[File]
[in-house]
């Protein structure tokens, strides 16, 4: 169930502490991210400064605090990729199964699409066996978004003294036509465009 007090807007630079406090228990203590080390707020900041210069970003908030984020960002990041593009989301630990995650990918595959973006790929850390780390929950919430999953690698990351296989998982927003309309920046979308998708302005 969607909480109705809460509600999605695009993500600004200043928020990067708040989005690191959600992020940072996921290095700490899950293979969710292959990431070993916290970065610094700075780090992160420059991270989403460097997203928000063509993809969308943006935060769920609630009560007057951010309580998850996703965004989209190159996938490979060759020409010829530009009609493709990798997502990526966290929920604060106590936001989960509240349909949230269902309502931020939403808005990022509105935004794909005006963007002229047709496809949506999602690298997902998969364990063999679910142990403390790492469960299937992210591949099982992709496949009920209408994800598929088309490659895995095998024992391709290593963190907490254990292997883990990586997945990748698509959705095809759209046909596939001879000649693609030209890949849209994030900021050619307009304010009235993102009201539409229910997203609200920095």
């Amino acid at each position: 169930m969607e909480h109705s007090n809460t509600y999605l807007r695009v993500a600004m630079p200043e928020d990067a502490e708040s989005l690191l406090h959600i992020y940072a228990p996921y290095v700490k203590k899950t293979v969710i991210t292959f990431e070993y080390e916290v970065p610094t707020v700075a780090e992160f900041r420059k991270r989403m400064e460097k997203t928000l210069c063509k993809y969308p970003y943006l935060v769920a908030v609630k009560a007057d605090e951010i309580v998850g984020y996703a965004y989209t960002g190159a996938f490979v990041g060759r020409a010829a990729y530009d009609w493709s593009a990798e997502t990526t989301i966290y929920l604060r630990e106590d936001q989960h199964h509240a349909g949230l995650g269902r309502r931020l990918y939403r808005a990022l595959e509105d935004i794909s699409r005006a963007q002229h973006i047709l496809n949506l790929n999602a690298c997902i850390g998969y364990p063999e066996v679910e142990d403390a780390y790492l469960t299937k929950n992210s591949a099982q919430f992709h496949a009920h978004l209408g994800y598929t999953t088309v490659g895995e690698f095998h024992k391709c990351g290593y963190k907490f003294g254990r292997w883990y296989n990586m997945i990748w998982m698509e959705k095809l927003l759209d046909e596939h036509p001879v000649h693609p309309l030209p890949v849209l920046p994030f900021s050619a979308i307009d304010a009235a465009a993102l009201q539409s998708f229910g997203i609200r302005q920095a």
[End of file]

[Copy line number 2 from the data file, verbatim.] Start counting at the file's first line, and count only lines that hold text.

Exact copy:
């Protein structure tokens, strides 16, 4: 169930502490991210400064605090990729199964699409066996978004003294036509465009 007090807007630079406090228990203590080390707020900041210069970003908030984020960002990041593009989301630990995650990918595959973006790929850390780390929950919430999953690698990351296989998982927003309309920046979308998708302005 969607909480109705809460509600999605695009993500600004200043928020990067708040989005690191959600992020940072996921290095700490899950293979969710292959990431070993916290970065610094700075780090992160420059991270989403460097997203928000063509993809969308943006935060769920609630009560007057951010309580998850996703965004989209190159996938490979060759020409010829530009009609493709990798997502990526966290929920604060106590936001989960509240349909949230269902309502931020939403808005990022509105935004794909005006963007002229047709496809949506999602690298997902998969364990063999679910142990403390790492469960299937992210591949099982992709496949009920209408994800598929088309490659895995095998024992391709290593963190907490254990292997883990990586997945990748698509959705095809759209046909596939001879000649693609030209890949849209994030900021050619307009304010009235993102009201539409229910997203609200920095």